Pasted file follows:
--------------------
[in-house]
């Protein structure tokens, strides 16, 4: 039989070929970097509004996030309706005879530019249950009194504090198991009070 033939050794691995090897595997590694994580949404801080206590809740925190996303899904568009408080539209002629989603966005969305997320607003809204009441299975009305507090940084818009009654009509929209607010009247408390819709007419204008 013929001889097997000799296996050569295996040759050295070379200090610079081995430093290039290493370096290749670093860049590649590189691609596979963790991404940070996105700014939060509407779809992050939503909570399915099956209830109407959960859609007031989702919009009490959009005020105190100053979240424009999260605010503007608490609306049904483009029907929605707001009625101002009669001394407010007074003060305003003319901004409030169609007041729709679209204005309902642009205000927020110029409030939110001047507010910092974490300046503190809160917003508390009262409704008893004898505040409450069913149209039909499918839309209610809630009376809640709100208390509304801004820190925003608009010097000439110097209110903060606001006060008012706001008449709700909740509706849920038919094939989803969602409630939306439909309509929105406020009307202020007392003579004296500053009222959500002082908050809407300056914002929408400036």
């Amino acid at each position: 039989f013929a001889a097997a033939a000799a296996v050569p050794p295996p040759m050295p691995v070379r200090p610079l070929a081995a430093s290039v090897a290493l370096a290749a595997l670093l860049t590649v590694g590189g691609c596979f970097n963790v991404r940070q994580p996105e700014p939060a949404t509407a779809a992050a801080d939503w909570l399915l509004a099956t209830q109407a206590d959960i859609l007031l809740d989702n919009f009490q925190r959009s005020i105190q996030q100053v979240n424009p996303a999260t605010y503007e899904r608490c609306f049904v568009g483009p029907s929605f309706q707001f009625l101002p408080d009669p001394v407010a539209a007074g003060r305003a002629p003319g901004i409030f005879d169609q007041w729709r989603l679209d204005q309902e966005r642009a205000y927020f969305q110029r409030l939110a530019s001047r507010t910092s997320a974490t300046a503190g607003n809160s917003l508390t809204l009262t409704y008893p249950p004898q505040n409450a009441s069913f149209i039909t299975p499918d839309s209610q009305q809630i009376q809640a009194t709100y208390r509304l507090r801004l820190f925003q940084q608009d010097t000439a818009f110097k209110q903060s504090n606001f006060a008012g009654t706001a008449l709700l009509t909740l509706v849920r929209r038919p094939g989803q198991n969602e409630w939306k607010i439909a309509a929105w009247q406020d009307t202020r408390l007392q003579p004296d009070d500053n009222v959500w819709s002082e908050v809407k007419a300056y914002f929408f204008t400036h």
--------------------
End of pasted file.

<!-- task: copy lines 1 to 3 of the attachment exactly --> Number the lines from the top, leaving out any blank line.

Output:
[in-house]
């Protein structure tokens, strides 16, 4: 039989070929970097509004996030309706005879530019249950009194504090198991009070 033939050794691995090897595997590694994580949404801080206590809740925190996303899904568009408080539209002629989603966005969305997320607003809204009441299975009305507090940084818009009654009509929209607010009247408390819709007419204008 013929001889097997000799296996050569295996040759050295070379200090610079081995430093290039290493370096290749670093860049590649590189691609596979963790991404940070996105700014939060509407779809992050939503909570399915099956209830109407959960859609007031989702919009009490959009005020105190100053979240424009999260605010503007608490609306049904483009029907929605707001009625101002009669001394407010007074003060305003003319901004409030169609007041729709679209204005309902642009205000927020110029409030939110001047507010910092974490300046503190809160917003508390009262409704008893004898505040409450069913149209039909499918839309209610809630009376809640709100208390509304801004820190925003608009010097000439110097209110903060606001006060008012706001008449709700909740509706849920038919094939989803969602409630939306439909309509929105406020009307202020007392003579004296500053009222959500002082908050809407300056914002929408400036």
């Amino acid at each position: 039989f013929a001889a097997a033939a000799a296996v050569p050794p295996p040759m050295p691995v070379r200090p610079l070929a081995a430093s290039v090897a290493l370096a290749a595997l670093l860049t590649v590694g590189g691609c596979f970097n963790v991404r940070q994580p996105e700014p939060a949404t509407a779809a992050a801080d939503w909570l399915l509004a099956t209830q109407a206590d959960i859609l007031l809740d989702n919009f009490q925190r959009s005020i105190q996030q100053v979240n424009p996303a999260t605010y503007e899904r608490c609306f049904v568009g483009p029907s929605f309706q707001f009625l101002p408080d009669p001394v407010a539209a007074g003060r305003a002629p003319g901004i409030f005879d169609q007041w729709r989603l679209d204005q309902e966005r642009a205000y927020f969305q110029r409030l939110a530019s001047r507010t910092s997320a974490t300046a503190g607003n809160s917003l508390t809204l009262t409704y008893p249950p004898q505040n409450a009441s069913f149209i039909t299975p499918d839309s209610q009305q809630i009376q809640a009194t709100y208390r509304l507090r801004l820190f925003q940084q608009d010097t000439a818009f110097k209110q903060s504090n606001f006060a008012g009654t706001a008449l709700l009509t909740l509706v849920r929209r038919p094939g989803q198991n969602e409630w939306k607010i439909a309509a929105w009247q406020d009307t202020r408390l007392q003579p004296d009070d500053n009222v959500w819709s002082e908050v809407k007419a300056y914002f929408f204008t400036h």